The genre and figurative methods applied by Sandra Cisneros in her short story “Eleven” are worth admiration. This is not a long piece of writing but in spite of its volume it accumulated great language power, emotional tension and philosophical value. The first-person speaking catches the reader’s attention at once because of the intimacy offered by the author to understand and feel what the eleven-year-old girl feels. Rachel is the author’s way to get an insight on innocence and lack of knowledge as the phenomenon that typical for any individual at the age of eleven. Bright personifications, comparisons and metaphors add the artistic merit along with the psychology tools of this short story. The reader has a lucid insight on the thoughts and feelings of Rachel, and finally the reader starts to experience the same emotions mixed with sympathy and compassion for the girl. A regular school class accident sets many questions in front of the main heroine and the reader who has an opportunity to watch everything with the eyes of the girl.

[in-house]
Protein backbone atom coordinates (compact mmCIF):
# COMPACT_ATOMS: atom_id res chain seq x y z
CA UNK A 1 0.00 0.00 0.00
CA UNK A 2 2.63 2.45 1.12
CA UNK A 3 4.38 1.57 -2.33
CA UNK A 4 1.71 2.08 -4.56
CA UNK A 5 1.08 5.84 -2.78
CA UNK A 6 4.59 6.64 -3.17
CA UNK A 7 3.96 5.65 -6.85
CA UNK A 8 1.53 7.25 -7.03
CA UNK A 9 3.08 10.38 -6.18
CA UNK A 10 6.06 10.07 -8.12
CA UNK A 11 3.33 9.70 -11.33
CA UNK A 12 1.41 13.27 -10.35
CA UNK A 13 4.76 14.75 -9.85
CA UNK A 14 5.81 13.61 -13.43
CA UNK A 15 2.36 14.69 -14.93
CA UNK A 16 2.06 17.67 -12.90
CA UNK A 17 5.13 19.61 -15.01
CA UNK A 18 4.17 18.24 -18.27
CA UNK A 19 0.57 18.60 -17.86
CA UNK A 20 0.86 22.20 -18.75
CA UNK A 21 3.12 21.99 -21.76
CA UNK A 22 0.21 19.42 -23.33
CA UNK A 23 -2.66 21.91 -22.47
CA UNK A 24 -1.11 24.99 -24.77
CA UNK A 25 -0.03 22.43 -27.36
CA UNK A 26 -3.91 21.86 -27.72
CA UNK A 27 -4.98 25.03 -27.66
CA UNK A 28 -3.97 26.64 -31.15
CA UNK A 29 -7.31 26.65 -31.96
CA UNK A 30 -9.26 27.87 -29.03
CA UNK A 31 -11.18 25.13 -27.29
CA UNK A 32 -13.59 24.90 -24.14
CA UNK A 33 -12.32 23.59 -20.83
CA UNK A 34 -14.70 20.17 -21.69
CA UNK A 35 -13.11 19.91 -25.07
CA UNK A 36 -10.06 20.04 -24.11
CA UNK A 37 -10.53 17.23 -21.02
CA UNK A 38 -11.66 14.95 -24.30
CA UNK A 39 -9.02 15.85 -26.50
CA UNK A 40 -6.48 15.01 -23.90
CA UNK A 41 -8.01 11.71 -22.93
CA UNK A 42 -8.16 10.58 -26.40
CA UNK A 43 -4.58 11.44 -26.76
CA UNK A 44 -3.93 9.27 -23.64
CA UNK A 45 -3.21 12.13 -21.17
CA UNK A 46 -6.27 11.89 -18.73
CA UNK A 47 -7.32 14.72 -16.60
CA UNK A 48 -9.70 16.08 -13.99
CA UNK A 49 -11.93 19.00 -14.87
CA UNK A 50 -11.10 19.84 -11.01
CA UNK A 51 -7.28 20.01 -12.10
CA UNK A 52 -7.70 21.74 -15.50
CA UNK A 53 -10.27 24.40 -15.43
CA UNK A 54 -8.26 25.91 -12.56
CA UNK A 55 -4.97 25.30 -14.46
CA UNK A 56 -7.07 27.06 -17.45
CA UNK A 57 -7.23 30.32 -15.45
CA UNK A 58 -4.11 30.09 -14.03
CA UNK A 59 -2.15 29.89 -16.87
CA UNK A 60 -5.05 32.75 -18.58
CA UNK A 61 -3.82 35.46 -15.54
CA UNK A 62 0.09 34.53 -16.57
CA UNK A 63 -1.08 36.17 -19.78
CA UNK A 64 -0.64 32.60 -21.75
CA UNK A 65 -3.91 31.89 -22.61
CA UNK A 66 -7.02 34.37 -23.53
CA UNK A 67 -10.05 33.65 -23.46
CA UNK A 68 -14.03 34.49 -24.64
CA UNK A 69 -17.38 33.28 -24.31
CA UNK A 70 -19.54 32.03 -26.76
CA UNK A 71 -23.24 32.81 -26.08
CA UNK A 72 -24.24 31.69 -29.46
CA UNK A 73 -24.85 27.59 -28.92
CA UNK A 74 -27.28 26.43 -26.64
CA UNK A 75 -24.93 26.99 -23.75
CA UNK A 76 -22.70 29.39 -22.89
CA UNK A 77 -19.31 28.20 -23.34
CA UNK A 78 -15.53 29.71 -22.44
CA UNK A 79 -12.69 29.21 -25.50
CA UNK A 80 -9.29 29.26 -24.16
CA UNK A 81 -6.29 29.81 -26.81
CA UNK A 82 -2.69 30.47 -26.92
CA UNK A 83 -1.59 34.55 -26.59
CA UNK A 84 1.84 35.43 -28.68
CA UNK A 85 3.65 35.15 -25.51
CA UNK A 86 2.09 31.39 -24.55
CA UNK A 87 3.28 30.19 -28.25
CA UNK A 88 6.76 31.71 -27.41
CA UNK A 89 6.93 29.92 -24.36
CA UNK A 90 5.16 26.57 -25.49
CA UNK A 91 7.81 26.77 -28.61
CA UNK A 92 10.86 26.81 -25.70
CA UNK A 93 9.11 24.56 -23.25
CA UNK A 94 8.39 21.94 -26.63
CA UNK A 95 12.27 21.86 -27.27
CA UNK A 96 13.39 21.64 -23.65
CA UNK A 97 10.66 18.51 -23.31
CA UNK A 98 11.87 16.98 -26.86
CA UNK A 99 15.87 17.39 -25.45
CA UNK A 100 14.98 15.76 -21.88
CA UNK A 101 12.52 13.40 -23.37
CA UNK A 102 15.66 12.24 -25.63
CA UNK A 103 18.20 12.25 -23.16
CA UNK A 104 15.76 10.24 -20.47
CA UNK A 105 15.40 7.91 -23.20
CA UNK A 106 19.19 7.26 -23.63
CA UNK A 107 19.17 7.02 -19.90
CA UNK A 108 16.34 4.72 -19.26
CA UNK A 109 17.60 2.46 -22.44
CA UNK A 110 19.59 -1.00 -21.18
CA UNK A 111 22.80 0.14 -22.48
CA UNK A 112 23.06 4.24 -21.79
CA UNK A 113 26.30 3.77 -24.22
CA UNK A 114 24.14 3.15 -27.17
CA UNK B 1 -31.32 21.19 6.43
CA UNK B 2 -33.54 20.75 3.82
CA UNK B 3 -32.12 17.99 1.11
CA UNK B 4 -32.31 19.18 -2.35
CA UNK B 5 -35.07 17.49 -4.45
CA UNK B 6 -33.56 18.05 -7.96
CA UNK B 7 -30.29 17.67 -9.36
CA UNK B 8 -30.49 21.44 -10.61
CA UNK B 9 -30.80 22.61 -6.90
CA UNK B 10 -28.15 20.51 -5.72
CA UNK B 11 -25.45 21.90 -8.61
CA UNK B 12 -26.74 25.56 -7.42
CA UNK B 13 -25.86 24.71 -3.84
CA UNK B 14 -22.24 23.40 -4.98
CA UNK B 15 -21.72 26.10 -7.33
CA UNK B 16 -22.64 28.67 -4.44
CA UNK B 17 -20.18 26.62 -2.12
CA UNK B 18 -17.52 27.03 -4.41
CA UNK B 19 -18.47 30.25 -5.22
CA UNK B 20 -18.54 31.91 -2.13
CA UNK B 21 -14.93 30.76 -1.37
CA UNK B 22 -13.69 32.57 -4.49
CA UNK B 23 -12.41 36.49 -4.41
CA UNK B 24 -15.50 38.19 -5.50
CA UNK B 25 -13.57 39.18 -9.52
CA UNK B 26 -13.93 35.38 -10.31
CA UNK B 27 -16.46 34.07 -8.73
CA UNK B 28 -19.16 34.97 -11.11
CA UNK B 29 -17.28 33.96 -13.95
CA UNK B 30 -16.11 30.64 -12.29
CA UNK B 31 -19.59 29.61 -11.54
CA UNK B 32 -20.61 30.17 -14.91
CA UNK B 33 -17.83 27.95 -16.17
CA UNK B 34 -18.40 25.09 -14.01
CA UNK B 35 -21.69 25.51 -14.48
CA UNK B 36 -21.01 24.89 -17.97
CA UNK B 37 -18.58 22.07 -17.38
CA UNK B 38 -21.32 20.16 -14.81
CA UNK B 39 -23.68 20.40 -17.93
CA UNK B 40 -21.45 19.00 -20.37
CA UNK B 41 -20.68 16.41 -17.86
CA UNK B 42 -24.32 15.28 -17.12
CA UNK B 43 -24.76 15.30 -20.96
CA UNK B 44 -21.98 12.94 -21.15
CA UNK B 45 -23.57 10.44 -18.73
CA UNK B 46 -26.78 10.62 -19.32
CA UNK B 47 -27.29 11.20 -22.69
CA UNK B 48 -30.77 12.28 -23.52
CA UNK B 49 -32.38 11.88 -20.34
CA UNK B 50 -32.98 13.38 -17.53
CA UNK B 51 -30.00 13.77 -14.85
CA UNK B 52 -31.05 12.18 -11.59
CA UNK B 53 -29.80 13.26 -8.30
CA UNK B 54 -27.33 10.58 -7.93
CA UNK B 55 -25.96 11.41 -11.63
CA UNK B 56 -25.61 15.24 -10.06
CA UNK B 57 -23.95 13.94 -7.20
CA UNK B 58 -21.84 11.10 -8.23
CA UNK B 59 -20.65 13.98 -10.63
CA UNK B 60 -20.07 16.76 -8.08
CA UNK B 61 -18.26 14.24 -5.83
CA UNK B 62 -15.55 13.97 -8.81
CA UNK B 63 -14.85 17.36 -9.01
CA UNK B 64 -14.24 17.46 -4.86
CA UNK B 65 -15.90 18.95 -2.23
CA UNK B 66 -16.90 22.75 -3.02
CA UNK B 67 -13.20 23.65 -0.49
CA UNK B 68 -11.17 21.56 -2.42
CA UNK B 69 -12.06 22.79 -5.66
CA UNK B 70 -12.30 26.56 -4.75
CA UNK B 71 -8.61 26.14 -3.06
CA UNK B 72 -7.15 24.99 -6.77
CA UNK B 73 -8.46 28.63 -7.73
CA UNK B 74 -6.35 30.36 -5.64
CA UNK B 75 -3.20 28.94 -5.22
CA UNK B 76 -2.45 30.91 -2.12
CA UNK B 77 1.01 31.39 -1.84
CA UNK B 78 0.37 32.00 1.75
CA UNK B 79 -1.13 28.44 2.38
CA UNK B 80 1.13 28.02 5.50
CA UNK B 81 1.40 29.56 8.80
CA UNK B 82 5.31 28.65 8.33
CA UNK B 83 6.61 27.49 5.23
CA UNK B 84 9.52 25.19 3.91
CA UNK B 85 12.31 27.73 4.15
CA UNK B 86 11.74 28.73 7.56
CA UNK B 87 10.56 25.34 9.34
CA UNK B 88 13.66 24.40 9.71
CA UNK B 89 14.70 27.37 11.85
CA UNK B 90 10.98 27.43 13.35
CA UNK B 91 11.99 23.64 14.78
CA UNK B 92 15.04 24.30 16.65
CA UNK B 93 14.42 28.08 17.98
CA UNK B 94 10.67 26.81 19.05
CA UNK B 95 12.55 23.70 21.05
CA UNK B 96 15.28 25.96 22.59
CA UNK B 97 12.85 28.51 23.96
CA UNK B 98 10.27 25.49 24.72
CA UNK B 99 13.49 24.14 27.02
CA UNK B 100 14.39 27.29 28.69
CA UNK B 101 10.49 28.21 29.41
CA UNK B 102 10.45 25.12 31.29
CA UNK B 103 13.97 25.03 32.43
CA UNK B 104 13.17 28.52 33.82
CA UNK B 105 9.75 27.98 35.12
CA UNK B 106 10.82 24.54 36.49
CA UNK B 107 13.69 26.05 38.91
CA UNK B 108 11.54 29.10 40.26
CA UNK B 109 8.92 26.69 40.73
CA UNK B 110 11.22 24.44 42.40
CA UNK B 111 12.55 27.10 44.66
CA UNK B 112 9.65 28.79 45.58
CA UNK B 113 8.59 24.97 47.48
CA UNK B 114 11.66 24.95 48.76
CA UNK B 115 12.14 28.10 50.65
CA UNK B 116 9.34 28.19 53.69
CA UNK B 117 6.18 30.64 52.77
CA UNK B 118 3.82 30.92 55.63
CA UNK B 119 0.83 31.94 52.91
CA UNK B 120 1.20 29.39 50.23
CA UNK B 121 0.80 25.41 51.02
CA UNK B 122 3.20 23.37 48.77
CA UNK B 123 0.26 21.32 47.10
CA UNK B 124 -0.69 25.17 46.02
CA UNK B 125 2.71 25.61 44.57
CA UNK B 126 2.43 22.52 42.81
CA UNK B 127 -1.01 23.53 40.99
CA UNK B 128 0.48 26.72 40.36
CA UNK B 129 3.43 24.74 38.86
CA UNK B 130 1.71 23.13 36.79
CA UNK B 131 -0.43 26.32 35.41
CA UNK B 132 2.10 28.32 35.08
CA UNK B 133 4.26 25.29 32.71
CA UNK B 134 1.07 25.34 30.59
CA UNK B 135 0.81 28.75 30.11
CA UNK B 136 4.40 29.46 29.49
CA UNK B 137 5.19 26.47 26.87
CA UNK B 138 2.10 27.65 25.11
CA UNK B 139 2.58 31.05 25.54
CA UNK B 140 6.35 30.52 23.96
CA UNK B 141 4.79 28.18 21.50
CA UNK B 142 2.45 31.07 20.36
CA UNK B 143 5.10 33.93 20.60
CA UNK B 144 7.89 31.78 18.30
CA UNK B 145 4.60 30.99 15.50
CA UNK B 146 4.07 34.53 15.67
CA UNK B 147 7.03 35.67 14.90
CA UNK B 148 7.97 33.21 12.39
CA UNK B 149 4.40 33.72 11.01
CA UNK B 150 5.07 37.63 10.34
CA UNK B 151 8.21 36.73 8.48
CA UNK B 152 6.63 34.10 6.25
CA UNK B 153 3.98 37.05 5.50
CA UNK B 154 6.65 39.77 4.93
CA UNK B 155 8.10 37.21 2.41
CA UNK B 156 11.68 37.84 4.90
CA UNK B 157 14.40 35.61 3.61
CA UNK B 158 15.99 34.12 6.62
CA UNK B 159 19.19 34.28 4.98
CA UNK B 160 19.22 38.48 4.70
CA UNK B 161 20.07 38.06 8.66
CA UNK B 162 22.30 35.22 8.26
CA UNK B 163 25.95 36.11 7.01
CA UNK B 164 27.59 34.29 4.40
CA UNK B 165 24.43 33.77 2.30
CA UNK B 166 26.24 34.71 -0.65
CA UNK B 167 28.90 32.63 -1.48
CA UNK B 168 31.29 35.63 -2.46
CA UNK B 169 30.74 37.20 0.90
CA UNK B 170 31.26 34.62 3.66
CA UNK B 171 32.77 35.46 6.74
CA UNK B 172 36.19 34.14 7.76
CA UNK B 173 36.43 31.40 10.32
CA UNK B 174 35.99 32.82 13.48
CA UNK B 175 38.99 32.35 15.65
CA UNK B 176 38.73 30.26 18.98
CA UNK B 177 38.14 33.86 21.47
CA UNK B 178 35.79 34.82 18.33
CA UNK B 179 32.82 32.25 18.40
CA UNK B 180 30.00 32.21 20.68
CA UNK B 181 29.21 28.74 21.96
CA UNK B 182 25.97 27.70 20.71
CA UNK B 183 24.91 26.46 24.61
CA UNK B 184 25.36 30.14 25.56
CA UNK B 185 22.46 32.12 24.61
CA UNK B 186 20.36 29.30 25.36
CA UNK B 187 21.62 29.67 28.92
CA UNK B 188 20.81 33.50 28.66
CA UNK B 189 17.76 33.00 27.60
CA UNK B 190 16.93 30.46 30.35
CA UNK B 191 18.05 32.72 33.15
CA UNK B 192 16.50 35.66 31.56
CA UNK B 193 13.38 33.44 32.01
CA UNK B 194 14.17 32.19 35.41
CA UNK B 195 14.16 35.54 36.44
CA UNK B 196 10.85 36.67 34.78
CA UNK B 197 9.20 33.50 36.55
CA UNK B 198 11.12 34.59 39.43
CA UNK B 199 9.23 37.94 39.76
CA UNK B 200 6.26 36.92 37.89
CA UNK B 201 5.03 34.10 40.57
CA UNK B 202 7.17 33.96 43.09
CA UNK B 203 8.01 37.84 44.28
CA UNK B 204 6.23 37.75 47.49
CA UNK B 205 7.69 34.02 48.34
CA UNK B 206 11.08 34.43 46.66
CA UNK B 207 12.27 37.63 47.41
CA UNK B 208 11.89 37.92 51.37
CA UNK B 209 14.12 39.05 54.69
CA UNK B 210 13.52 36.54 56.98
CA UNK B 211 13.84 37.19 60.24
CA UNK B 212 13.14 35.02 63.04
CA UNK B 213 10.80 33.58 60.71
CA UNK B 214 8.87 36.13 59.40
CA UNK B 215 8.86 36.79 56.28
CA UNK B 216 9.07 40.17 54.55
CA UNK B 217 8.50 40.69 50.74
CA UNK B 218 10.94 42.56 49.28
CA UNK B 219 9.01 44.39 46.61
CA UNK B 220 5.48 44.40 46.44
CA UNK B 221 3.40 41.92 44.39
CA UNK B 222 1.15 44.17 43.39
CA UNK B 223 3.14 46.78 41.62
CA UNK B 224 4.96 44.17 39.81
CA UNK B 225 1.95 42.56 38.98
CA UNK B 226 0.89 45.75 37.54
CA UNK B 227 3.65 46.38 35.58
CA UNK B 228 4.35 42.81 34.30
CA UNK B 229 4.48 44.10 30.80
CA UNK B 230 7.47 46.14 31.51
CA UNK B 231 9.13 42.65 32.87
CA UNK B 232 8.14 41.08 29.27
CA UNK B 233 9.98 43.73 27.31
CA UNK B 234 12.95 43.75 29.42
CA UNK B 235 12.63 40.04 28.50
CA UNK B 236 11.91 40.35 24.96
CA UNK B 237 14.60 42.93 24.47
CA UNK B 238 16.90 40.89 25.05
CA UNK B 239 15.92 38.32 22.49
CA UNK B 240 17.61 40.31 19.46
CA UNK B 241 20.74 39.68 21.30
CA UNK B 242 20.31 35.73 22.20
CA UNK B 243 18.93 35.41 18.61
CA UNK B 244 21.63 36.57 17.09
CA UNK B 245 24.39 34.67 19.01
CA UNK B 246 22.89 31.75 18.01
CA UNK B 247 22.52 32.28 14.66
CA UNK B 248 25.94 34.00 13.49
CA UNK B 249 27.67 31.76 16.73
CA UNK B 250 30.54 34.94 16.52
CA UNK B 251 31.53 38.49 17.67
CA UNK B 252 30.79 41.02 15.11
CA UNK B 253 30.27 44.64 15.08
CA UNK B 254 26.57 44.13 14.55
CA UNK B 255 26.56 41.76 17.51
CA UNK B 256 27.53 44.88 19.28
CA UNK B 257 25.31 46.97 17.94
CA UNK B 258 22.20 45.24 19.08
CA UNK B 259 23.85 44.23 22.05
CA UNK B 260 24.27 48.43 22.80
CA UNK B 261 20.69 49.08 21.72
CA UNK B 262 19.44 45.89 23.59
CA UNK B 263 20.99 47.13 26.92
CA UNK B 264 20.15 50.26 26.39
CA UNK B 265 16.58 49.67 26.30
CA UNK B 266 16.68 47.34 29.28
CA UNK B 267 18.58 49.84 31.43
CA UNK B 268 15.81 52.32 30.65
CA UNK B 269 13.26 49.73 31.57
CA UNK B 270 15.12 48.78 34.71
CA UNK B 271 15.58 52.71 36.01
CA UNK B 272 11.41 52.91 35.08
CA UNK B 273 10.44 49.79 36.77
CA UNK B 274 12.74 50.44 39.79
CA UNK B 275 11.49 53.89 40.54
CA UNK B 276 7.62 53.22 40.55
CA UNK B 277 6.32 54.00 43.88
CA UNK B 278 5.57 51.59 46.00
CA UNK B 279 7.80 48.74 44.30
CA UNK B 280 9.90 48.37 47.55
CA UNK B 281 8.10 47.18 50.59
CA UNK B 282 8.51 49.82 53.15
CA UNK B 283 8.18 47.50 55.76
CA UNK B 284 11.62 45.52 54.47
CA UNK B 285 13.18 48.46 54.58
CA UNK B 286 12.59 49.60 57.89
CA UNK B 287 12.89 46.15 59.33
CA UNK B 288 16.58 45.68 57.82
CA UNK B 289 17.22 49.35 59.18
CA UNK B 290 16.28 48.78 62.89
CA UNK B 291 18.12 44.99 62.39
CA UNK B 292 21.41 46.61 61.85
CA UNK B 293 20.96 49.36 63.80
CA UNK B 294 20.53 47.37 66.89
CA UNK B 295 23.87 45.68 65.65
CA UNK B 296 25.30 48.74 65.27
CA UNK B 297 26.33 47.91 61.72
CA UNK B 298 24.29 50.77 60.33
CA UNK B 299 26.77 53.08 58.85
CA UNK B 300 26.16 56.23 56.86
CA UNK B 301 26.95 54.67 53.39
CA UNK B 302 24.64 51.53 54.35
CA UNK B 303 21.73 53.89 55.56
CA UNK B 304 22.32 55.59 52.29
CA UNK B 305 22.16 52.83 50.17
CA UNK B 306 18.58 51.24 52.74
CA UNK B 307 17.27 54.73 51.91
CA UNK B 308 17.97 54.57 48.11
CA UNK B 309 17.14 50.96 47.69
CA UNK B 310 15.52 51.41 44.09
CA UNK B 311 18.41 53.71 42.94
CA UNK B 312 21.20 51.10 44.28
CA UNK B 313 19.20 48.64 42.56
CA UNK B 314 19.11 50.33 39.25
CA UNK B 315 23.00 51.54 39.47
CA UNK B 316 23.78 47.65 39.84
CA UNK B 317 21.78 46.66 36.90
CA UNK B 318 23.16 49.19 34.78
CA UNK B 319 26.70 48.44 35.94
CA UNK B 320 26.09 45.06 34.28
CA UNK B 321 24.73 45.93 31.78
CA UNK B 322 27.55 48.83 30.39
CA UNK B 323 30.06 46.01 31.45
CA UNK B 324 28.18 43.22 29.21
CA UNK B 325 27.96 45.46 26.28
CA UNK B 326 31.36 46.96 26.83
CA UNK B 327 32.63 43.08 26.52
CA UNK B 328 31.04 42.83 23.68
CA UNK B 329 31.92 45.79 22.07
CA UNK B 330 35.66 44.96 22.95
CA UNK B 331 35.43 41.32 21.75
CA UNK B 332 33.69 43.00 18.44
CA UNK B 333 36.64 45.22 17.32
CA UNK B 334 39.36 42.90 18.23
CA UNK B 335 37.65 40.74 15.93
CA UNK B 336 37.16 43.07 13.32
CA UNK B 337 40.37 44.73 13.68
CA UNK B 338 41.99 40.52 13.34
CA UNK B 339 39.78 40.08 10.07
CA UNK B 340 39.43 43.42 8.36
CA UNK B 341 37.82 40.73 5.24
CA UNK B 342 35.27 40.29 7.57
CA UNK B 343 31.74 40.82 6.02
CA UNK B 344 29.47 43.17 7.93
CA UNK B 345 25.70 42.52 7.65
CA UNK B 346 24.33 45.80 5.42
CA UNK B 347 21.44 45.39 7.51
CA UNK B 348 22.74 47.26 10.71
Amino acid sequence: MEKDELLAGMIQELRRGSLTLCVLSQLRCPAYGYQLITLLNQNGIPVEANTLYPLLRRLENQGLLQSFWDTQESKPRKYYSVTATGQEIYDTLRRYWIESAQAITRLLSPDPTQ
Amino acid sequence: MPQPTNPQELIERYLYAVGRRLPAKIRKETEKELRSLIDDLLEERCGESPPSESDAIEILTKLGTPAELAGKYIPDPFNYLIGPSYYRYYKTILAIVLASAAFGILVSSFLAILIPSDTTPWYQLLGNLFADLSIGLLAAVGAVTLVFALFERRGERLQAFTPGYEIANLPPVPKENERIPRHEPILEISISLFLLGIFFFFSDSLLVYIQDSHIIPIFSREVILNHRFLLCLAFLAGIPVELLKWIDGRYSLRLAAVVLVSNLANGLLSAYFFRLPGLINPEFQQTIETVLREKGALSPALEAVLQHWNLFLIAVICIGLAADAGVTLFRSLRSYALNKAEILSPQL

But the most impressive technique is the contrast between the age and the ability to self-express in Rachel. Although the emotions she experiences are typical for her age but it is the vivid expression of them that makes the reader puzzled. At first it seems like the author tried to hide her real age with a few strokes of childish language. However, Sandra Cisneros never tried to hide her mature identity – these memories give an insight into her own eleventh birthday. She is still the same person, in some ways, and that is why her philosophical challenge and sensor maturity seems organic with the entire picture of the story.
A short story “Eleven” is one of the most impressive pieces of writing of the same volume. It is the concentration of emotions, figurative language and rhetorical questions that still cannot be answered by the philosophers until now. It is definitely worth the reader’s attention.